You know me to be an indefatigable champion of women's rights, often working until I drop for the good of the cause. I was naturally first to stand at Davos to lead the ovation that followed Emma Watson's speech on gender equality, and I felt a justifiable moment of pride at what I and my sisters had achieved since the early days of our movement. You will readily imagine, therefore, the deflation of my spirits upon catching 'Women's Hour'* on the Internet radio at my hotel...
Women's Hour has been such a shrine to petty ambitions for women, legitimising under-achievement, and lowering the expectations of an entire sex. Today, for example, a particular authoress, whom I will not name, was described as 'very brave' for talking about the impact of periods on her writing. Ha. Before I had learned to shave I had already written a monograph on the use of the semi-colon, and by my late teens I was recognised as an authority on the use of periods of every sort. And yet I thought nothing of it, because I had been raised by enlightened foster parents, in an enlightened commune, with enlightened role models, and given to believe that I could and should aim for the highest levels of attainment. Had there been a 'Men's Hour' on the radio once a day, filling my mind with thoughts about which shade of tie was most appropriate for a business meeting, as if that was the supreme concern for my gender, no doubt I would not be the billionaire eminence grise and bloggeur you have come to love today.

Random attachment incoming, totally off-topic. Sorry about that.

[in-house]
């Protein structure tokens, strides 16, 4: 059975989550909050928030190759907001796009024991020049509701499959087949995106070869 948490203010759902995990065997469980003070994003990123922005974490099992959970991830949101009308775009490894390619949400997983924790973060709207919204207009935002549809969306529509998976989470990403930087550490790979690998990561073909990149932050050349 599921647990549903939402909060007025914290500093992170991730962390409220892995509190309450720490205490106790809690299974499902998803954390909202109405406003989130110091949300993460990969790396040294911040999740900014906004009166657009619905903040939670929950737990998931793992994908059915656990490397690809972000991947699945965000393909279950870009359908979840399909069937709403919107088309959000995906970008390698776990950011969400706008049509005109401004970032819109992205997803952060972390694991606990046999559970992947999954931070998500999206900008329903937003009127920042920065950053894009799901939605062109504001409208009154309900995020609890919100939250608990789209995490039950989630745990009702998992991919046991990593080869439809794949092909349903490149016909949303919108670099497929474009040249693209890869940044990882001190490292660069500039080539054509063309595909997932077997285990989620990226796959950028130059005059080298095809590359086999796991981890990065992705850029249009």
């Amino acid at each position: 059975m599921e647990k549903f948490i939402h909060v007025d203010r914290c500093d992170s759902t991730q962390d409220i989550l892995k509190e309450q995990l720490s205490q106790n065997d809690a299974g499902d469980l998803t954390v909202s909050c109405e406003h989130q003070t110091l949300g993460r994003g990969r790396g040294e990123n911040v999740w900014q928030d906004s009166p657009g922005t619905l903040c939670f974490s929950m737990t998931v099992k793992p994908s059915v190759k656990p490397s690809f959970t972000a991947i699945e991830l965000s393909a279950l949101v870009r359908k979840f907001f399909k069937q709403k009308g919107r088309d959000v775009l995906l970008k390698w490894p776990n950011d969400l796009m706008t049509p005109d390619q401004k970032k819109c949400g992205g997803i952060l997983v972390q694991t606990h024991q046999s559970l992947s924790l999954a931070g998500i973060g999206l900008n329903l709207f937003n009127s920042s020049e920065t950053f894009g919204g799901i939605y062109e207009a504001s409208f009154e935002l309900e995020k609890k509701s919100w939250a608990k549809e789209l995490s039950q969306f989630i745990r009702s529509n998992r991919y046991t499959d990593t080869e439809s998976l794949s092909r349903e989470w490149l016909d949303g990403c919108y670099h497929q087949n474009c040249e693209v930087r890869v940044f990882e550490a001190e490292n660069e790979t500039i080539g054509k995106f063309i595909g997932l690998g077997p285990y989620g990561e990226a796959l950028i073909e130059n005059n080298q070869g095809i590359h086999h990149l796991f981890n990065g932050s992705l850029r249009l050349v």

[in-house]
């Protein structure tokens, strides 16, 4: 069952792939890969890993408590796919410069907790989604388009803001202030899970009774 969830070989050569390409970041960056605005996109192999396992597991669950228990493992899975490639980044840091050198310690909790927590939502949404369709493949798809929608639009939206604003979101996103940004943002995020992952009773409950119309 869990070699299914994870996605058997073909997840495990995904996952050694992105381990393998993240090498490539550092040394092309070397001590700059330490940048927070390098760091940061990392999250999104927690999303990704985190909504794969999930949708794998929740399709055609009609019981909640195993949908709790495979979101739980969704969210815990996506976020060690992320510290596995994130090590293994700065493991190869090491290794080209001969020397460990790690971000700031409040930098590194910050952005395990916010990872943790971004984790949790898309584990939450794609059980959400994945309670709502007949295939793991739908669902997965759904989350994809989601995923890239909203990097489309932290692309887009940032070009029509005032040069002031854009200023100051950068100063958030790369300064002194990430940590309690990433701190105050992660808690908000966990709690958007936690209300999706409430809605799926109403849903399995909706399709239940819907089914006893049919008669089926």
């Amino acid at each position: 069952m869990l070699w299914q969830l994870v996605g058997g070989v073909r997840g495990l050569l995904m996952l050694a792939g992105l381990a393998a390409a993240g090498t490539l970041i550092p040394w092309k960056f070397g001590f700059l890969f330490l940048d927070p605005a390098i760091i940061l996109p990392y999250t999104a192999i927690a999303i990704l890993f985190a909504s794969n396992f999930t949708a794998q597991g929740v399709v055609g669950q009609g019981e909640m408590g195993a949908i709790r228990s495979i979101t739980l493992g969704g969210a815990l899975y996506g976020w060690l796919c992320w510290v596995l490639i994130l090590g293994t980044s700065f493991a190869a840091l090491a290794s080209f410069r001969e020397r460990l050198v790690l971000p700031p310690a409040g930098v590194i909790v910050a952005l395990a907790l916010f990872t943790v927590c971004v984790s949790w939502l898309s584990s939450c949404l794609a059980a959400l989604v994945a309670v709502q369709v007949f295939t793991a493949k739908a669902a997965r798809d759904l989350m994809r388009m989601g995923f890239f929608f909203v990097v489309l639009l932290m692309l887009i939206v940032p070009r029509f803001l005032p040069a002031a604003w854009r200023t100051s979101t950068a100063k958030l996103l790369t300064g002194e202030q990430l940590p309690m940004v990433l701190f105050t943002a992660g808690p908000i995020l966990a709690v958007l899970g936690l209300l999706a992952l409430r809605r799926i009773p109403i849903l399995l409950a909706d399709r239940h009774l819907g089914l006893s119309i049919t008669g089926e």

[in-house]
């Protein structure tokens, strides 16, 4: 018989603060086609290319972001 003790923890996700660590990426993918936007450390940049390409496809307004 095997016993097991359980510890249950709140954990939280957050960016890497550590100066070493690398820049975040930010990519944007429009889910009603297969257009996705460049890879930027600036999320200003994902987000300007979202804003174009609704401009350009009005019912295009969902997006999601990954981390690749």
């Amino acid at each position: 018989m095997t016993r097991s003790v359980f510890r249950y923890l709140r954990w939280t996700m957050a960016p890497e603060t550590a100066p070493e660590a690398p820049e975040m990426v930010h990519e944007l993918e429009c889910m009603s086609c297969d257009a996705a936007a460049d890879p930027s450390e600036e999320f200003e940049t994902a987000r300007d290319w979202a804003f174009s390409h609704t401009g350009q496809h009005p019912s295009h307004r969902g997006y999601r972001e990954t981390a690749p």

If women are to fulfil their potential they must focus on lofty ambitions, and put aside the humdrum concerns with which they have occupied their minds. So let that be the end of it. Let that be the very last word we have to hear on Women's Hour about women's problems. Period.
*A long-running programme on the 'Radio 4' channel of the BBC- Ed.